I started Thursday the way I started most Thursdays, picking up my Uncle Theo in Glendale and driving up the coast to Rio Pescado, the state mental hospital that my brother, P.B., called home. “Breakfast with the troops,” Uncle Theo called it, referring to the fact that while we were technically visiting P.B., in fact we were joined by several more patients desperate for visitors of their own. The faces changed regularly and so did the mental disorders, which made for a lively ninety minutes. P.B., with adult-onset paranoid schizophrenia, was one of the longest-term residents because of his participation in UCLA-sponsored drug trials. The drug trials were coming to an end, though, and he was scheduled to graduate soon to an outpatient program, a halfway house in Santa Barbara his doctor had pulled strings to get him into. Even with the added expenses, I was excited by the prospect. P.B., however, was anxious.
“What about the trees?” he said, staring skyward, squinting. We were finishing breakfast at a picnic table, enjoying the sunny November morning. A couple of birds had their eyes on our trays. I was trying not to think about Annika. Or Rico Rodriguez, for whom I’d left several messages.
“They have trees in Santa Barbara,” I said, nibbling on a piece of toast.
“Fifty-foot Quercus agrifolia? I’m worried about these. They’re not well.”
“Change is good, P.B.,” I said. “I know you’ll miss people here, but everyone moves on eventually. It’s a hospital; that’s the nature of it. And now it’s your turn. Do you know how much better you are? I almost never worry about you anymore.” I reached over and pulled a leaf from his hair. We had the same hair, blond and fine. I was rarely happy with my own, but for some reason I loved it on my little brother.
P.B. continued squinting skyward. “I was of no use to these trees,” he said.
Uncle Theo said, “When I’m concerned about you or Wollie, I take comfort in the Heisenberg uncertainty principle. If the act of observation changes that which is observed, then witnessing itself has value. You’ve participated in the life of these trees.”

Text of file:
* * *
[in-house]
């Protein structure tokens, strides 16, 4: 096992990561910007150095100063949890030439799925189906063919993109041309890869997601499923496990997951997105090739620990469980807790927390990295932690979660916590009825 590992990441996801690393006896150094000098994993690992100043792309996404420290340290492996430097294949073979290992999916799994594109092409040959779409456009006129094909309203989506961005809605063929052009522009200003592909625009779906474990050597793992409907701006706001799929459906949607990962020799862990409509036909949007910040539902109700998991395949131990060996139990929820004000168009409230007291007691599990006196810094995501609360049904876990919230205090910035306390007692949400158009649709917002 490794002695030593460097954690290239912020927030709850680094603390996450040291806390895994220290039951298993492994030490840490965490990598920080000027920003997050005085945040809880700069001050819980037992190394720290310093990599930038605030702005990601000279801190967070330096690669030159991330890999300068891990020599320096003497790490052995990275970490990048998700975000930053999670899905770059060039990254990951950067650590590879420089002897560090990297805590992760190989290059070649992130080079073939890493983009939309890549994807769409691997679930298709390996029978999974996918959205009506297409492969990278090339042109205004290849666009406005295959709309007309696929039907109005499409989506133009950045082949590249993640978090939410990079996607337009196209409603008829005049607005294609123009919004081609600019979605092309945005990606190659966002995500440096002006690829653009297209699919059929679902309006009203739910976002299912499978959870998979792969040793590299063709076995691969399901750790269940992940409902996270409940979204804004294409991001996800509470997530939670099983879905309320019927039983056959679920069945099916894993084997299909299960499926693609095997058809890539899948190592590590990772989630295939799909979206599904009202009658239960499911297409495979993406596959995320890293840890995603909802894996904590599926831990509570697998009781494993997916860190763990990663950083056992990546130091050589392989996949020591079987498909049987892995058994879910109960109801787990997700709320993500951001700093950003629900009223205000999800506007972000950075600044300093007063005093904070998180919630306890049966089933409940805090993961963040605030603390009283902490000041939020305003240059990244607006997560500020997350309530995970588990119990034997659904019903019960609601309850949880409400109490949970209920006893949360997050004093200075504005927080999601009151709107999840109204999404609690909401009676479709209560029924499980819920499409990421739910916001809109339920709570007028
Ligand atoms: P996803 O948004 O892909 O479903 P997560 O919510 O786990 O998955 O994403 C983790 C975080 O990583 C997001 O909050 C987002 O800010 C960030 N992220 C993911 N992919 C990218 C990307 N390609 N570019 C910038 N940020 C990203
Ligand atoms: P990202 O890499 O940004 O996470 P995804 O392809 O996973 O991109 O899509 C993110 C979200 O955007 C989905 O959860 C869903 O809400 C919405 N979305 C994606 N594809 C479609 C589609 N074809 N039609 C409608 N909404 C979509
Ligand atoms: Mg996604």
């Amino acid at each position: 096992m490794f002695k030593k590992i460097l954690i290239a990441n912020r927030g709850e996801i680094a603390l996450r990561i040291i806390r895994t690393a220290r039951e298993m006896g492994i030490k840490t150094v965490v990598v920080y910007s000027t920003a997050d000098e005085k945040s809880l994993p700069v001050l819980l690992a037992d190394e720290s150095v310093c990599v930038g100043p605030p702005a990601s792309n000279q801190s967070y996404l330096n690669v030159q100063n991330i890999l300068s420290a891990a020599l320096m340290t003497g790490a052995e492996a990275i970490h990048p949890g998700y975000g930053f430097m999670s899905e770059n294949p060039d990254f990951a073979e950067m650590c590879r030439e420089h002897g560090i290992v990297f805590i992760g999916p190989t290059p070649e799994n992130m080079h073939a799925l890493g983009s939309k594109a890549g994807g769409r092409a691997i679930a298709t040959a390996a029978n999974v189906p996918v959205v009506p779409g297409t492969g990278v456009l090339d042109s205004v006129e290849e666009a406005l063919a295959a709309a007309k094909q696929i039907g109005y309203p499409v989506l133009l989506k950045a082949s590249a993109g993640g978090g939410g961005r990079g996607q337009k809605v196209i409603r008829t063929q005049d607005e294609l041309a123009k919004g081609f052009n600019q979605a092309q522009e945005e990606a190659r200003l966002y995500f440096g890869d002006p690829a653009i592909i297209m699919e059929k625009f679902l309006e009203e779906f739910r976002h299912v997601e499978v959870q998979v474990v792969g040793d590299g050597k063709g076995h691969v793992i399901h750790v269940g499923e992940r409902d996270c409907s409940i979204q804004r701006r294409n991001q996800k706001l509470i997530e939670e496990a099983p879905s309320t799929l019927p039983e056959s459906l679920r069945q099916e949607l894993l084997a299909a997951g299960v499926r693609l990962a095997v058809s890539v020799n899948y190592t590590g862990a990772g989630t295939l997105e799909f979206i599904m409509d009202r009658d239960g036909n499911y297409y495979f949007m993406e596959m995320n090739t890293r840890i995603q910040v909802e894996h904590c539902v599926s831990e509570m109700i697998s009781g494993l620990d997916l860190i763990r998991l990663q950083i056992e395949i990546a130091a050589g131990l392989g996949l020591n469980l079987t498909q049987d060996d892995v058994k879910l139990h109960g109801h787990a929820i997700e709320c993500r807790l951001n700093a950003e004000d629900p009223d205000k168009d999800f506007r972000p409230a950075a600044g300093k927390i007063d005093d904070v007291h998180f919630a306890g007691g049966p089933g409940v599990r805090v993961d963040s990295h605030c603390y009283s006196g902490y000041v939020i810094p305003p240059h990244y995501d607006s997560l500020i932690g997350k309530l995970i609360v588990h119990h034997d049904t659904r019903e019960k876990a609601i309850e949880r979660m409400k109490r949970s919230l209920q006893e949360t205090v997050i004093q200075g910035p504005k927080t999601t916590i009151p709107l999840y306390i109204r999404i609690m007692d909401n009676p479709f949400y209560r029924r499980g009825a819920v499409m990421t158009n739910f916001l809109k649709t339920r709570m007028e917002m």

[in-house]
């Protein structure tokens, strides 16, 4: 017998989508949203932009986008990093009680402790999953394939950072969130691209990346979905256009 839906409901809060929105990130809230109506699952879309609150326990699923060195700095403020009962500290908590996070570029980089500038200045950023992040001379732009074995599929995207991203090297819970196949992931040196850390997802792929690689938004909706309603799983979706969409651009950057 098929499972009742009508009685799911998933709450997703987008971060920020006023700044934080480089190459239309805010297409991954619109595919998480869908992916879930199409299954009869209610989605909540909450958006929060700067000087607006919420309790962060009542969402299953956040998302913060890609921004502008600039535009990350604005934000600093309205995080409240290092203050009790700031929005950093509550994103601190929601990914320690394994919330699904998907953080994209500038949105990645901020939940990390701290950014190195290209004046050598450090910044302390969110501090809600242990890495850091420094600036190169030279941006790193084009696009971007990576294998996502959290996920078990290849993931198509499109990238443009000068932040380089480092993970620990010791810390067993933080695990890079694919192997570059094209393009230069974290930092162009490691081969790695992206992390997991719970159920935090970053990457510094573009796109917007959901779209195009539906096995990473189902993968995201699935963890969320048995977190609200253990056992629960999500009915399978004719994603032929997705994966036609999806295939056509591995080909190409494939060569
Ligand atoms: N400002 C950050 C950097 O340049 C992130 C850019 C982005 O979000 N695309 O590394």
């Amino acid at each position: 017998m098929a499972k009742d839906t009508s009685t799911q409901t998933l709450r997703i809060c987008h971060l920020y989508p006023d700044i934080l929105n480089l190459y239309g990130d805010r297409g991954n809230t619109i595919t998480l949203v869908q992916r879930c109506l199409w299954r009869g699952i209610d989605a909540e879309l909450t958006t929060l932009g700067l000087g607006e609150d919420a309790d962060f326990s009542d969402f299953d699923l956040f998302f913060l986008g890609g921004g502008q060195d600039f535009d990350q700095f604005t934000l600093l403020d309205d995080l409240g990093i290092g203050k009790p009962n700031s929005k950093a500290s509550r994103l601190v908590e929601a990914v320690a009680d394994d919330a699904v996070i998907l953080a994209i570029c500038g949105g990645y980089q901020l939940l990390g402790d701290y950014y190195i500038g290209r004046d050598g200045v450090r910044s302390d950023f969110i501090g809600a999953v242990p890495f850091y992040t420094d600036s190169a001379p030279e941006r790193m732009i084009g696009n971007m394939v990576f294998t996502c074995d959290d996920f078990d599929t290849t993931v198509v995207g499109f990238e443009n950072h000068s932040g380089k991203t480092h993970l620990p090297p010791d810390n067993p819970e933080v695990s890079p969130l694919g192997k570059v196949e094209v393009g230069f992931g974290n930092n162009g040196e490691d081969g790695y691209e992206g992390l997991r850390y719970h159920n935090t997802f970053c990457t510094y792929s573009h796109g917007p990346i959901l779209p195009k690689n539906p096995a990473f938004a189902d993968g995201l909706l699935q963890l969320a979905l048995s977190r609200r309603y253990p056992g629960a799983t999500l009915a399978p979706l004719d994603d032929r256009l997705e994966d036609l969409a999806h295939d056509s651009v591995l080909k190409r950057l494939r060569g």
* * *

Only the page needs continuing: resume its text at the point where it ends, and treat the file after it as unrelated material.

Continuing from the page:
P.B. shook his head. “Except it’s the particle interaction, not the conscious observer that matters.”
I listened to my brother and uncle discuss concepts completely foreign to me, wondering what it meant that I was the odd duck in a family like ours. A patient at a nearby table, disturbed by a squirrel she found threatening, let out a scream, stopping all conversation. By the time a psych tech led her indoors, trees were forgotten, visiting hours were up, and good-byes were said.
“It’s a longer drive to Santa Barbara,” I said to Uncle Theo, on the ride home, “but it’s beautiful. Dr. Charlie showed me photos of the halfway house, and it’s nicer than my apartment. Any of my apartments.”
“I shall miss Rio Pescado,” Uncle Theo said. He plucked something from his hand-knit cardigan, a garment he’d worn since the sixties. He unrolled the passenger side window and flapped his hand in the wind. “Good-bye, little bug. Safe home.”
This was where Rico Rodriguez found me, via cell phone, on the 101 South, approaching Oxnard. He apologized for taking so long to return my call. “Roommates,” he said. “Not great at messages. Totally lame, in fact.”
No problem, I said, and explained why I wanted to see him.
“I’m off campus today,” he said. “My campus, anyway. I’m in Santa Monica now, but if you want to do Malibu, I’ll be at Murph’s in an hour. I could give you fifteen minutes there. Otherwise, I’m booked through the weekend.”
Booked. That sounded more like a caterer than a student. I glanced at my uncle in the passenger seat, singing, “Where Have All the Flowers Gone?” I couldn’t drop him in Glendale and make it to Malibu in an hour, so he’d have to come with me.
“We’ll be there,” I said to Rico. “What and where is Murph’s?”
Murph’s was on the inland side of Pacific Coast Highway, just off Cross Creek Road. It was small, smelled of frying bacon and brewing coffee, and was packed, a hangout for the Pepperdine crowd. Uncle Theo and I grabbed a newly vacated table and settled in. We didn’t have long to wait.
I could tell by the way Rico Rodriguez entered the room that it was him. He paused in the doorway, stopped by the crush of bodies. Easy to see why he was loved by two German girls, and probably hundreds of American ones. He was over six feet, slim and muscular, with a swimmer’s body, in black denim jeans and black T-shirt. To me, he looked a little like Doc. A taller, younger, handsomer version, but to me, all sexy men looked a little like Doc.
He spotted us and approached like someone confident of his welcome. He shook hands, then conferred with the waitress who’d materialized, sucked into his magnetic field. Uncle Theo asked for hot water and produced from his cardigan a crumpled tea bag. We’d had the car windows open since Oxnard, and his white hair stuck straight out in every direction, producing a halolike effect. For an instant I was back in high school, suffering from the strain of trying to appear hip for some boy while simultaneously being related to Uncle Theo.